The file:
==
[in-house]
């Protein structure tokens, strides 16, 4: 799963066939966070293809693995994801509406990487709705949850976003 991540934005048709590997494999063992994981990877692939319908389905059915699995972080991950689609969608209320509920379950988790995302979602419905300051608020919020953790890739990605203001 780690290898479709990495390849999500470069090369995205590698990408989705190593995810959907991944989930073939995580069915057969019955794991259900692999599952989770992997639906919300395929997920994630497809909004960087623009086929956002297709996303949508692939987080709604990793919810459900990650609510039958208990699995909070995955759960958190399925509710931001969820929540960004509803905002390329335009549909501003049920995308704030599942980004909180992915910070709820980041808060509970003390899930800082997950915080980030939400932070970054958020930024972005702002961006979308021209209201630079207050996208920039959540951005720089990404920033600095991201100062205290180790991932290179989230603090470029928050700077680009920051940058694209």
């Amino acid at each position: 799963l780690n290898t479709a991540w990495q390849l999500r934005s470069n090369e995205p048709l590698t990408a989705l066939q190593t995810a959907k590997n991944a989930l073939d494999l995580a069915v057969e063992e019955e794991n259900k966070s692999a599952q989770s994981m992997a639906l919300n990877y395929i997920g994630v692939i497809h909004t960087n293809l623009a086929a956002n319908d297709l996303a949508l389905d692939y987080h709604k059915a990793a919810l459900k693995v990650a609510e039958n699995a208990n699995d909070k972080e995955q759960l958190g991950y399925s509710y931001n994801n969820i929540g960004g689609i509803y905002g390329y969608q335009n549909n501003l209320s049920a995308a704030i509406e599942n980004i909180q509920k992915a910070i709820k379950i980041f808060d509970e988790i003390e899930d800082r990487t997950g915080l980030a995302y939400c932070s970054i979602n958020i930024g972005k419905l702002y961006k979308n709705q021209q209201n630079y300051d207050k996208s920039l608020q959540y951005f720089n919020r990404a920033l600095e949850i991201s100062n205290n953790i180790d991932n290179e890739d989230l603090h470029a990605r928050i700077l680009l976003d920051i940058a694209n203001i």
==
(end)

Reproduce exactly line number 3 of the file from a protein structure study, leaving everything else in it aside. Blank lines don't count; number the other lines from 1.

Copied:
């Amino acid at each position: 799963l780690n290898t479709a991540w990495q390849l999500r934005s470069n090369e995205p048709l590698t990408a989705l066939q190593t995810a959907k590997n991944a989930l073939d494999l995580a069915v057969e063992e019955e794991n259900k966070s692999a599952q989770s994981m992997a639906l919300n990877y395929i997920g994630v692939i497809h909004t960087n293809l623009a086929a956002n319908d297709l996303a949508l389905d692939y987080h709604k059915a990793a919810l459900k693995v990650a609510e039958n699995a208990n699995d909070k972080e995955q759960l958190g991950y399925s509710y931001n994801n969820i929540g960004g689609i509803y905002g390329y969608q335009n549909n501003l209320s049920a995308a704030i509406e599942n980004i909180q509920k992915a910070i709820k379950i980041f808060d509970e988790i003390e899930d800082r990487t997950g915080l980030a995302y939400c932070s970054i979602n958020i930024g972005k419905l702002y961006k979308n709705q021209q209201n630079y300051d207050k996208s920039l608020q959540y951005f720089n919020r990404a920033l600095e949850i991201s100062n205290n953790i180790d991932n290179e890739d989230l603090h470029a990605r928050i700077l680009l976003d920051i940058a694209n203001i």